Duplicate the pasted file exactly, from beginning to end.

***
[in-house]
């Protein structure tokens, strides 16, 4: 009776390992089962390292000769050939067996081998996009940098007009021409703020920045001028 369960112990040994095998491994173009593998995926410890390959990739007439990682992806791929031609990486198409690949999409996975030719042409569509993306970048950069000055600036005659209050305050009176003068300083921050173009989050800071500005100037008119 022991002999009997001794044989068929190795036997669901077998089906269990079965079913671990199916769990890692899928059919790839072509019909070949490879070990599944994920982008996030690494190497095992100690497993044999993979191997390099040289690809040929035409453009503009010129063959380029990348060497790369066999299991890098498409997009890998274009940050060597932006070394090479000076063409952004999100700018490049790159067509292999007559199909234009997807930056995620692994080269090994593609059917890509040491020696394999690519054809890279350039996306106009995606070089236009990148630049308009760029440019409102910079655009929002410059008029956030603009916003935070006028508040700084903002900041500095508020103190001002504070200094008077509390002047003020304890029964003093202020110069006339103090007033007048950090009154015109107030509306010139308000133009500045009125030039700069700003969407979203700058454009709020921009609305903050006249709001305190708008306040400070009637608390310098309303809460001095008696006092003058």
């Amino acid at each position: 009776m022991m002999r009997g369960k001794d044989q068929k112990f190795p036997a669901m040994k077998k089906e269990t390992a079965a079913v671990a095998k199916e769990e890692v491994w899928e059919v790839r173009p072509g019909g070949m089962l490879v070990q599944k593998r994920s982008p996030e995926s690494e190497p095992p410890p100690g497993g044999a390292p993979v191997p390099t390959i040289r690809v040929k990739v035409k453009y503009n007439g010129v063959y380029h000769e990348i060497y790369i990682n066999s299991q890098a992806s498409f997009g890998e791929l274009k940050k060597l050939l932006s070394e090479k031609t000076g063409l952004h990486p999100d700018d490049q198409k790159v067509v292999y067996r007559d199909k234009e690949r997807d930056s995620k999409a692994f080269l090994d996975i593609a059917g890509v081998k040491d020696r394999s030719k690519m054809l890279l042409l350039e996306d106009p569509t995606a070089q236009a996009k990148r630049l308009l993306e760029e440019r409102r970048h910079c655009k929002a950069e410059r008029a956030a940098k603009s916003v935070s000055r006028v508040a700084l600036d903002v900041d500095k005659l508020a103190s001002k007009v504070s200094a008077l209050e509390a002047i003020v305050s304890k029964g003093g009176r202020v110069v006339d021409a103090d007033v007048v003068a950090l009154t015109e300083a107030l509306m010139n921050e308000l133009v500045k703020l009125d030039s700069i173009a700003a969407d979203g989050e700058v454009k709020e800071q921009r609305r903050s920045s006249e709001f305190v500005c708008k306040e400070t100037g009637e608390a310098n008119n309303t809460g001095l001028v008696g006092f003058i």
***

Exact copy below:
[in-house]
């Protein structure tokens, strides 16, 4: 009776390992089962390292000769050939067996081998996009940098007009021409703020920045001028 369960112990040994095998491994173009593998995926410890390959990739007439990682992806791929031609990486198409690949999409996975030719042409569509993306970048950069000055600036005659209050305050009176003068300083921050173009989050800071500005100037008119 022991002999009997001794044989068929190795036997669901077998089906269990079965079913671990199916769990890692899928059919790839072509019909070949490879070990599944994920982008996030690494190497095992100690497993044999993979191997390099040289690809040929035409453009503009010129063959380029990348060497790369066999299991890098498409997009890998274009940050060597932006070394090479000076063409952004999100700018490049790159067509292999007559199909234009997807930056995620692994080269090994593609059917890509040491020696394999690519054809890279350039996306106009995606070089236009990148630049308009760029440019409102910079655009929002410059008029956030603009916003935070006028508040700084903002900041500095508020103190001002504070200094008077509390002047003020304890029964003093202020110069006339103090007033007048950090009154015109107030509306010139308000133009500045009125030039700069700003969407979203700058454009709020921009609305903050006249709001305190708008306040400070009637608390310098309303809460001095008696006092003058």
């Amino acid at each position: 009776m022991m002999r009997g369960k001794d044989q068929k112990f190795p036997a669901m040994k077998k089906e269990t390992a079965a079913v671990a095998k199916e769990e890692v491994w899928e059919v790839r173009p072509g019909g070949m089962l490879v070990q599944k593998r994920s982008p996030e995926s690494e190497p095992p410890p100690g497993g044999a390292p993979v191997p390099t390959i040289r690809v040929k990739v035409k453009y503009n007439g010129v063959y380029h000769e990348i060497y790369i990682n066999s299991q890098a992806s498409f997009g890998e791929l274009k940050k060597l050939l932006s070394e090479k031609t000076g063409l952004h990486p999100d700018d490049q198409k790159v067509v292999y067996r007559d199909k234009e690949r997807d930056s995620k999409a692994f080269l090994d996975i593609a059917g890509v081998k040491d020696r394999s030719k690519m054809l890279l042409l350039e996306d106009p569509t995606a070089q236009a996009k990148r630049l308009l993306e760029e440019r409102r970048h910079c655009k929002a950069e410059r008029a956030a940098k603009s916003v935070s000055r006028v508040a700084l600036d903002v900041d500095k005659l508020a103190s001002k007009v504070s200094a008077l209050e509390a002047i003020v305050s304890k029964g003093g009176r202020v110069v006339d021409a103090d007033v007048v003068a950090l009154t015109e300083a107030l509306m010139n921050e308000l133009v500045k703020l009125d030039s700069i173009a700003a969407d979203g989050e700058v454009k709020e800071q921009r609305r903050s920045s006249e709001f305190v500005c708008k306040e400070t100037g009637e608390a310098n008119n309303t809460g001095l001028v008696g006092f003058i």